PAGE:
Friday, April 21, 2006


Don't read this and then go looking through my blog with a red pen, but I feel strongly about economy and precision of language. While hyperbole doesn't bother me at all, I'm not thrilled with the overuse of qualifiers. And when an adjective is used, I would prefer for it to be accurate, or fresh, or at least not cloyingly sentimental. I have students who believe strongly that more is more, that there is an infinite supply of exclamation points, that there can never be too many fonts on a page, that quotation marks are useful to add emphasis, that i's should be dotted with circles as big as lollipops, and that adjectives are best when they conjure up saccharine cartoon characters. They would use words like tragedy and miracle loosely and feel no shame in doing so. They will either grow out of this in time or, I now have reason to suspect, they will become real estate agents.

Driving through the neighborhood yesterday, I passed a house for sale. On top of the wooden arm holding the sign with the offending agent's name and number is a placard that reads, "Miracle Home". Because I try hard to be a nice person, and because I have such high hopes for my students' futures, hopes that they will not fill their homes with Precious Moments and Thomas Kinkade, that they will not misuse adjectives so wantonly, I have come to the conclusion that this must really be a miracle home.

Here is my list of guesses for the most likely places you can see an image of the Virgen de Guadalupe inside the house down the street:
1. The glass in the front window throws her unmistakable reflection on the opposite wall in the midafternoon.
2. The bark on the lemon tree out back, if you tilt your head just so and focus on a certain four inch section, looks like the Virgen.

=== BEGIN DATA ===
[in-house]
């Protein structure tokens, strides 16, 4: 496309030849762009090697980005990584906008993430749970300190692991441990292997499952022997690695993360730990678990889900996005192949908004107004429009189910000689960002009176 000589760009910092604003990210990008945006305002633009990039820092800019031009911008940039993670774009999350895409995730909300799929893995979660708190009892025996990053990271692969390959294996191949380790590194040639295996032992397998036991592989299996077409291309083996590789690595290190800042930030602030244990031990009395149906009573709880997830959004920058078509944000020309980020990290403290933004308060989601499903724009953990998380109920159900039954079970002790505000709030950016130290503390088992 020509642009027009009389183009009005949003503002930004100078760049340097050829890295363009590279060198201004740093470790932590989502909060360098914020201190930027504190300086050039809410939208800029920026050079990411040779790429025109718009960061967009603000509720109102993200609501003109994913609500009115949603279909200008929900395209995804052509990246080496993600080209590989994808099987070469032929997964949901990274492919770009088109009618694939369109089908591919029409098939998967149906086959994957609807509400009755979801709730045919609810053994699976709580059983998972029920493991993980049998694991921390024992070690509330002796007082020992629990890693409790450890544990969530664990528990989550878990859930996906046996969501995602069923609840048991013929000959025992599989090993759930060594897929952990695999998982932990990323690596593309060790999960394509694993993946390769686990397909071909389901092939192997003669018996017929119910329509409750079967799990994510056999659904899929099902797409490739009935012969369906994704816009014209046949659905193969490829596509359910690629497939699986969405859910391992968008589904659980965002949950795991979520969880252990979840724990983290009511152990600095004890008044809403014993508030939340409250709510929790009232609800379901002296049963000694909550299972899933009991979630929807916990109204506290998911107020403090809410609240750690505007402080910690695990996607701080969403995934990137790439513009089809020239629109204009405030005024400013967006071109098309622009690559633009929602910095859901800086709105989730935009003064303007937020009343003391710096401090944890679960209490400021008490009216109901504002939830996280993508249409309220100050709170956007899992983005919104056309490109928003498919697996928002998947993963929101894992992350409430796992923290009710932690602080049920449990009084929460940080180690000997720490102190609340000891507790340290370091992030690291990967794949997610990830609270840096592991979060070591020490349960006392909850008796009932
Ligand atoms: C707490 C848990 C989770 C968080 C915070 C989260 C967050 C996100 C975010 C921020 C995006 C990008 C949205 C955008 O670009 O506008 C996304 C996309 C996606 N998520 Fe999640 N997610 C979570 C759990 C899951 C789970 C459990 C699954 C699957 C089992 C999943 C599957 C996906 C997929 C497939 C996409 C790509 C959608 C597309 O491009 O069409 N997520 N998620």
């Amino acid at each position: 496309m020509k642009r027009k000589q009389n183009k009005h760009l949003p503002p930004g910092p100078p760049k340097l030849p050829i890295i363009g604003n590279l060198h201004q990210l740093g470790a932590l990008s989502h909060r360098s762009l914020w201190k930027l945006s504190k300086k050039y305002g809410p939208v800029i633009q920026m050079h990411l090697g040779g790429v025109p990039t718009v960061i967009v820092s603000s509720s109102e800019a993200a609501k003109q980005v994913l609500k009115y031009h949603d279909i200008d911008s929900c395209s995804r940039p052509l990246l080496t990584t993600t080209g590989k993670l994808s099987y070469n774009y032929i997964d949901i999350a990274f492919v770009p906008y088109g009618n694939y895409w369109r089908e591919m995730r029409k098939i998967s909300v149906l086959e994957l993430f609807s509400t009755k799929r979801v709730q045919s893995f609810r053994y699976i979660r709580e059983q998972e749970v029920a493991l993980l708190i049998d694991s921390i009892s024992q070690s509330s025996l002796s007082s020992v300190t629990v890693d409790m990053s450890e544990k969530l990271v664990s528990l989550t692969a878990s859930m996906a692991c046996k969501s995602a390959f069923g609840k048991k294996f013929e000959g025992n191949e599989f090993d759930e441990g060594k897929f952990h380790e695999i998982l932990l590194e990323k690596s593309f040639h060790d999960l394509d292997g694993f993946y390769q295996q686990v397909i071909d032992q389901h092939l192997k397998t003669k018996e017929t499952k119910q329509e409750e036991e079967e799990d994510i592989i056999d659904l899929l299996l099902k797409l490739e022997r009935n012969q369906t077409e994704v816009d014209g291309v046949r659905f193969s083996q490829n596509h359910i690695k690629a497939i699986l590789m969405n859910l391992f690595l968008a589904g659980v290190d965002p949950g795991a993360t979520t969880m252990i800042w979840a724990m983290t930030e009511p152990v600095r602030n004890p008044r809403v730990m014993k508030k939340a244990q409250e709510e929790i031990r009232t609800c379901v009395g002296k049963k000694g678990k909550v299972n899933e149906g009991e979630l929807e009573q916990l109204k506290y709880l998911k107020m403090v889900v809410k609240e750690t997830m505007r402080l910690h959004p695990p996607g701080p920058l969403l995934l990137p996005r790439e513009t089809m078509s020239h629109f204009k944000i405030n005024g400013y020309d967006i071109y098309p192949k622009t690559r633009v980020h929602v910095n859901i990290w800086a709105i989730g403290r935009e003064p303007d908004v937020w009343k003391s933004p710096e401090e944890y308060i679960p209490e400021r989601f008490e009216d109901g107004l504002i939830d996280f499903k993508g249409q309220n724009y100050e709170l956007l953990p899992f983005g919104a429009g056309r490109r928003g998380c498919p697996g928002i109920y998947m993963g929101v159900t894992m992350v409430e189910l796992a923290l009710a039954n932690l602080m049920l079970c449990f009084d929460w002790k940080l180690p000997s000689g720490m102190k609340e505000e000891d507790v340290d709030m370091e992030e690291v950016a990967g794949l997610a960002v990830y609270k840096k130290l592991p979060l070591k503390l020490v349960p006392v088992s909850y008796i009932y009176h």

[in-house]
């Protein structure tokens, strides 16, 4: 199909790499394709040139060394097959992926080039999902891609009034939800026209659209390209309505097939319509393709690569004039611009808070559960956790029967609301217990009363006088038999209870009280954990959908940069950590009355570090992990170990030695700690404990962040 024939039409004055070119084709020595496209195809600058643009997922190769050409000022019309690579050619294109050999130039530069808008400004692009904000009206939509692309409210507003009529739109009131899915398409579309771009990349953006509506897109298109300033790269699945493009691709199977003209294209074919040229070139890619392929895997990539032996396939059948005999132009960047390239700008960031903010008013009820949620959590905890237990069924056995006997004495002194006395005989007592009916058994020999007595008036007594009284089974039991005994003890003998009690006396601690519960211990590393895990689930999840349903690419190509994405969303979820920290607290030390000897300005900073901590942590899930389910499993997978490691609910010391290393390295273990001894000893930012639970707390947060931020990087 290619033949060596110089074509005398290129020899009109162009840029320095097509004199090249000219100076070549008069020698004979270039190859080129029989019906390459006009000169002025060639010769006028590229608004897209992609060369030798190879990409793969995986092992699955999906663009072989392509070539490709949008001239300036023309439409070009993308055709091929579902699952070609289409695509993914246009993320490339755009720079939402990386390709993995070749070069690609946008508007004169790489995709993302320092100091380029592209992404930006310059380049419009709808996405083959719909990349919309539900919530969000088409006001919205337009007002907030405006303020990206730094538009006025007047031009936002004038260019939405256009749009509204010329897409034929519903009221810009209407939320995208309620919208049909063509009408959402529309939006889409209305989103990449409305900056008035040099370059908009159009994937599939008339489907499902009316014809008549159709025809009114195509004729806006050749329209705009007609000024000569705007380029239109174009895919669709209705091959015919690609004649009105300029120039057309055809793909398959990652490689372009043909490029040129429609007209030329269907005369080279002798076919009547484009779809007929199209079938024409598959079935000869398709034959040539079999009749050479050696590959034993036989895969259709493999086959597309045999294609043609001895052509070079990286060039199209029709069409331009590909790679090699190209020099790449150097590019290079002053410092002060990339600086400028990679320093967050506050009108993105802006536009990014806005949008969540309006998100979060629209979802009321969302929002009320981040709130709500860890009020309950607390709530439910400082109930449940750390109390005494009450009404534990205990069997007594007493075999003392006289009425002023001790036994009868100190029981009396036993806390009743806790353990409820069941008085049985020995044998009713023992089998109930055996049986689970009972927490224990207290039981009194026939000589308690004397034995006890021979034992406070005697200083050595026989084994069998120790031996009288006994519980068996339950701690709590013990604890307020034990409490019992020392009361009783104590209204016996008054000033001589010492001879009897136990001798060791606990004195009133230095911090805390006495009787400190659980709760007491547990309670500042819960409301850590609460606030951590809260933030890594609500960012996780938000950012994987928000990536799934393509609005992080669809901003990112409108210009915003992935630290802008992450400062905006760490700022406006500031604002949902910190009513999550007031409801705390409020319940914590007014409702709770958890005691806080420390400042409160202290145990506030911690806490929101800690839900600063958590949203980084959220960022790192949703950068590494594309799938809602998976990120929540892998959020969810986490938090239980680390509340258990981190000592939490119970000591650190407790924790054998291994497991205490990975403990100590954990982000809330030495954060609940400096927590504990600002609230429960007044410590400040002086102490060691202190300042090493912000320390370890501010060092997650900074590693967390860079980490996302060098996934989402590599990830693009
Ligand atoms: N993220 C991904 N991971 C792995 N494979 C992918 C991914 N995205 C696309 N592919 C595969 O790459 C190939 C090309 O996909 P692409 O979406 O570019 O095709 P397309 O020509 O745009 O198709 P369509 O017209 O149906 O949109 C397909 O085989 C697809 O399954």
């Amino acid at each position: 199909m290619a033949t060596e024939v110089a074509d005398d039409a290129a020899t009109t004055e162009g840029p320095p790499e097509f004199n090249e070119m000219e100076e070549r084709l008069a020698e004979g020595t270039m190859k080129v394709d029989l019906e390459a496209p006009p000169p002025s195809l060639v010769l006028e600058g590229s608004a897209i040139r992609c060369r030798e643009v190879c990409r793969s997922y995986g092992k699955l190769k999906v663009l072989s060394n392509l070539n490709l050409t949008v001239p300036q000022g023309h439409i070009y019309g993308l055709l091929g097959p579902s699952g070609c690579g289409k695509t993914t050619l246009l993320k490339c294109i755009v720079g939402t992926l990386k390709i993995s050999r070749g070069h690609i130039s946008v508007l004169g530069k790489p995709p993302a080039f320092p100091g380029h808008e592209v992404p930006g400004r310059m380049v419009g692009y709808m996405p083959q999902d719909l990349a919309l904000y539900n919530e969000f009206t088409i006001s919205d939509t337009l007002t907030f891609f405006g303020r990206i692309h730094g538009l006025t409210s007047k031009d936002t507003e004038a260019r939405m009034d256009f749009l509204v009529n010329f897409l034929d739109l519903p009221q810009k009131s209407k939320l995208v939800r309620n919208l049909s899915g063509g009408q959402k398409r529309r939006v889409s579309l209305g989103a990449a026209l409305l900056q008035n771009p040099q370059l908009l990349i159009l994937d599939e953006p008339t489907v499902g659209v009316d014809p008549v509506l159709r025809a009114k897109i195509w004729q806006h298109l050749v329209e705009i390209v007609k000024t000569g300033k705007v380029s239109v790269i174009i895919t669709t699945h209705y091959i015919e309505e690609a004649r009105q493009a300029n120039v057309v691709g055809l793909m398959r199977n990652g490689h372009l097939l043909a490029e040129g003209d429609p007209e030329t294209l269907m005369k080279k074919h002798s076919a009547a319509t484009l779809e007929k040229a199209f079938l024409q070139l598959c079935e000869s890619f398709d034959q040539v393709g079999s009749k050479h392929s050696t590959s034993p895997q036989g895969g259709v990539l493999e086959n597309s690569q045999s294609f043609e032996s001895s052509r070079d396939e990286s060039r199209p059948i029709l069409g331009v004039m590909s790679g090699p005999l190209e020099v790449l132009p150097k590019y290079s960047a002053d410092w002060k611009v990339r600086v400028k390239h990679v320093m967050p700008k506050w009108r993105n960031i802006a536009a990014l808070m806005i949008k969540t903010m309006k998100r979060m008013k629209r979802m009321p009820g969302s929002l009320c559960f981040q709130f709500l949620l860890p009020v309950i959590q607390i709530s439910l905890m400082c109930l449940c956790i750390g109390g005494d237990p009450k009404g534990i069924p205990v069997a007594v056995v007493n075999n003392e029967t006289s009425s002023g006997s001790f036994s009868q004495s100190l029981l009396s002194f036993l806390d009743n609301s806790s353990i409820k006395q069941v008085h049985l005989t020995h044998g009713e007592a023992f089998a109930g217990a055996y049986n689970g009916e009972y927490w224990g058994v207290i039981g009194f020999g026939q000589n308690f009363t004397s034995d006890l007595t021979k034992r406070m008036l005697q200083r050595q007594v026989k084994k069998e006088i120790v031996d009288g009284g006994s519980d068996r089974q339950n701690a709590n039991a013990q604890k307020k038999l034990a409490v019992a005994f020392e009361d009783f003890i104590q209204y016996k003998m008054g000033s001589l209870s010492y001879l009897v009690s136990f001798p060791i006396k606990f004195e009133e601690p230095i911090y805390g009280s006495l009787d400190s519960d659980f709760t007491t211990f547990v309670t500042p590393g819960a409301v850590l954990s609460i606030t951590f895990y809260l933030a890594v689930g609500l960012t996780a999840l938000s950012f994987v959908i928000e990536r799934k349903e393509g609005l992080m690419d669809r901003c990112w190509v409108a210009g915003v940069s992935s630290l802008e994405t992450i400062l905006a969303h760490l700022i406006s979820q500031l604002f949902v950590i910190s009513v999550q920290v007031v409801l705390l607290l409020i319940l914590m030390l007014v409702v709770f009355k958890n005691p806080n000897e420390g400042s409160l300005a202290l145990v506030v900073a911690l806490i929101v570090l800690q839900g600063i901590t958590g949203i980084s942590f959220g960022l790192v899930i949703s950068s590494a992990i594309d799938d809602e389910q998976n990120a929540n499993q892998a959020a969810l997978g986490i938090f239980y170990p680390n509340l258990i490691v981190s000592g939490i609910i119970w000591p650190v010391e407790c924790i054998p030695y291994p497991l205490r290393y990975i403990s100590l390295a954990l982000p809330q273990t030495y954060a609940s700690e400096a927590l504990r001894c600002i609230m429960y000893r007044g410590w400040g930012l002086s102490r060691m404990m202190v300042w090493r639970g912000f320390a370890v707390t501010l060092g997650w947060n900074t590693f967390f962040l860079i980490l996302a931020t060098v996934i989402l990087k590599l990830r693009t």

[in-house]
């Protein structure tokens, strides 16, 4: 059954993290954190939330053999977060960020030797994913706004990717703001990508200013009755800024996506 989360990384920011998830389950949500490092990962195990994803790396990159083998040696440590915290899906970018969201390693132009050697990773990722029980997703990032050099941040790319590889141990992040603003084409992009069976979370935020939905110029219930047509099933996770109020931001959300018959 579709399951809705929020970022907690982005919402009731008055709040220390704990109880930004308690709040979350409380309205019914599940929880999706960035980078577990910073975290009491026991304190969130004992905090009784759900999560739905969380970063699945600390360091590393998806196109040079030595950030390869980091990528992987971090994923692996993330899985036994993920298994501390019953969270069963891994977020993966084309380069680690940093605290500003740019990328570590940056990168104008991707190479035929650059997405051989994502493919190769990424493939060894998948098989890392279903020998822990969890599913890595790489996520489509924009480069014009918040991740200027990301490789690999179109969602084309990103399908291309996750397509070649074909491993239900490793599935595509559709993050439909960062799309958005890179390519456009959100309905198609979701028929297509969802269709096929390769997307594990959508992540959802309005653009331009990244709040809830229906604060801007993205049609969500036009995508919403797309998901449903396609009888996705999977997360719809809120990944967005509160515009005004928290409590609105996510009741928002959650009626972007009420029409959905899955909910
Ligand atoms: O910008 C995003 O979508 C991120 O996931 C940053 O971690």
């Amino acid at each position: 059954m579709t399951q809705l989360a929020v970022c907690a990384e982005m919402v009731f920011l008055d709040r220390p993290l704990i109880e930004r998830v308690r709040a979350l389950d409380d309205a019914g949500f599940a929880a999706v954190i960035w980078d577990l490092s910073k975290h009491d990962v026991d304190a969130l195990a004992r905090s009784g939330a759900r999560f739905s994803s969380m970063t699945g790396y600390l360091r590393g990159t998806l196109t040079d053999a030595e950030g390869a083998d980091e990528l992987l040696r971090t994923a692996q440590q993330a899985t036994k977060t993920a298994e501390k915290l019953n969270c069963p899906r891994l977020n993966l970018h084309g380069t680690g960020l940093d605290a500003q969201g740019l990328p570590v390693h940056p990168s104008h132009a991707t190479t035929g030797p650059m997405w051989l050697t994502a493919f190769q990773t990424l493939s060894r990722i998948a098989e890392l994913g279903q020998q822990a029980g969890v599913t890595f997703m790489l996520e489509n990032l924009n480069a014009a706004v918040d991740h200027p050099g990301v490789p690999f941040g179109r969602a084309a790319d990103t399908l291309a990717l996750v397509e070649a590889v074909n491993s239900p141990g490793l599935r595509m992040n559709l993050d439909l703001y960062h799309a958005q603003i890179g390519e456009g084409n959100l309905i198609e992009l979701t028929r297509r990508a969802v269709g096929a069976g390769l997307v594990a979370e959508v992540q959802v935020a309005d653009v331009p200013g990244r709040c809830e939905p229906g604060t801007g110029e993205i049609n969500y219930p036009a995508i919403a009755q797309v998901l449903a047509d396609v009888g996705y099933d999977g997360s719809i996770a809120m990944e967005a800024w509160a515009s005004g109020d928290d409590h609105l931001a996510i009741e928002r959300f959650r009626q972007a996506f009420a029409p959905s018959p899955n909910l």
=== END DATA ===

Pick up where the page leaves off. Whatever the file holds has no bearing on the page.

3. One night, years ago, they were barbecuing under the patio. The smoke rose into the lattice all night, and the next day, her face was looking down. They moved the grill so as not to disturb the image, and it has remained there ever since, through storms and termites and the one maid service who didn't know and tried to sweep down some cobwebs once. It's still there.
4. The branches in the avocado tree grew in abnormal shapes, twisting out, then turning back in, and the branches themselves form the outlines of her face. More birds nest in that tree than in any other in the yard.
5. The kitchen has marble countertops. In the swirls of grey and gold, there is an image of the Virgen, and not just her face over by the paper towel dispenser , but the drape of her gown flowing down the counter, ending where the toaster is.
6. In the travertine floor going down the hallway, if the dimmer switches are on just right, she is looking up with a smile on her face.
7. The lime deposits on the fountain in the side yard have grown more and more distinct through the years. There is no chance of mistaking what you see. It is the Virgen's face.
8. During el niƱo in 1991, the rain seeped into a closet upstairs. It didn't wet the contents, but it left a watermark on the ceiling, a mark in the shape of the Virgen holding a baby in her arms. The family's oldest daughter, home from graduate school in Chicago, was staying in that room during the storm. When her first child was born a year later, everyone was amazed when the baby could pound out tunes on the piano without any lessons. A prodigy, they said.


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